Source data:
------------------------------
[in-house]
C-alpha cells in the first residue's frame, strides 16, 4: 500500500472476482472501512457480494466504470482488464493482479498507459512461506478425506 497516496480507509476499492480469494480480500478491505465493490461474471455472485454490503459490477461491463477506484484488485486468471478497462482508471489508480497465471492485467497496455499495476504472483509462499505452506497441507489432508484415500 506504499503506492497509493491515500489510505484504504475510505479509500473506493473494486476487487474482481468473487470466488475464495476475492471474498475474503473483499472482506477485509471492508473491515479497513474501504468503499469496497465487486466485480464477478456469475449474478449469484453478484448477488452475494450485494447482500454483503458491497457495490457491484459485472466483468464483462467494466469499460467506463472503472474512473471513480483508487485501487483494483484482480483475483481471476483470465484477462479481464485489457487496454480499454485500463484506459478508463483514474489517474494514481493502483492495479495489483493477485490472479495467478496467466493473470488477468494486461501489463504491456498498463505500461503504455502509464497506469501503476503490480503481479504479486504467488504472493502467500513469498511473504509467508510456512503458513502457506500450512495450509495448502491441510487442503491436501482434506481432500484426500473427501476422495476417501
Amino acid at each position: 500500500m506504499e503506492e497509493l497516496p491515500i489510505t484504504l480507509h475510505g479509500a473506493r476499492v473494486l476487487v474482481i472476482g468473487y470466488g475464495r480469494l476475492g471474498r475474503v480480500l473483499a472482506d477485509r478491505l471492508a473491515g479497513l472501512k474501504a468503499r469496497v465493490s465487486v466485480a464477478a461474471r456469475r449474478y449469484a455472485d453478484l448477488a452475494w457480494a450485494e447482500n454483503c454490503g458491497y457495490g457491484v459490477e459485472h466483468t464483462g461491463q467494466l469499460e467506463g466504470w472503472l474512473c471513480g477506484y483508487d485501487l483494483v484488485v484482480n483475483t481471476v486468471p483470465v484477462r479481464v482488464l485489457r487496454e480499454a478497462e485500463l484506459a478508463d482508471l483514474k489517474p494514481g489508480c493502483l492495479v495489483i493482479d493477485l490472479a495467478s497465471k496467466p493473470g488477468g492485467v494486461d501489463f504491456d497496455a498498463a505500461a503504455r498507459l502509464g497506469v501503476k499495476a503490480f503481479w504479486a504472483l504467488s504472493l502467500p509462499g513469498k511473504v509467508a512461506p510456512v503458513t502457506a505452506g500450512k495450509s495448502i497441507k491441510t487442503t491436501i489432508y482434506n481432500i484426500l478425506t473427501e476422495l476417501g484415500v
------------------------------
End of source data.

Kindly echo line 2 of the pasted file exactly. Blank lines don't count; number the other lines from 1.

C-alpha cells in the first residue's frame, strides 16, 4: 500500500472476482472501512457480494466504470482488464493482479498507459512461506478425506 497516496480507509476499492480469494480480500478491505465493490461474471455472485454490503459490477461491463477506484484488485486468471478497462482508471489508480497465471492485467497496455499495476504472483509462499505452506497441507489432508484415500 506504499503506492497509493491515500489510505484504504475510505479509500473506493473494486476487487474482481468473487470466488475464495476475492471474498475474503473483499472482506477485509471492508473491515479497513474501504468503499469496497465487486466485480464477478456469475449474478449469484453478484448477488452475494450485494447482500454483503458491497457495490457491484459485472466483468464483462467494466469499460467506463472503472474512473471513480483508487485501487483494483484482480483475483481471476483470465484477462479481464485489457487496454480499454485500463484506459478508463483514474489517474494514481493502483492495479495489483493477485490472479495467478496467466493473470488477468494486461501489463504491456498498463505500461503504455502509464497506469501503476503490480503481479504479486504467488504472493502467500513469498511473504509467508510456512503458513502457506500450512495450509495448502491441510487442503491436501482434506481432500484426500473427501476422495476417501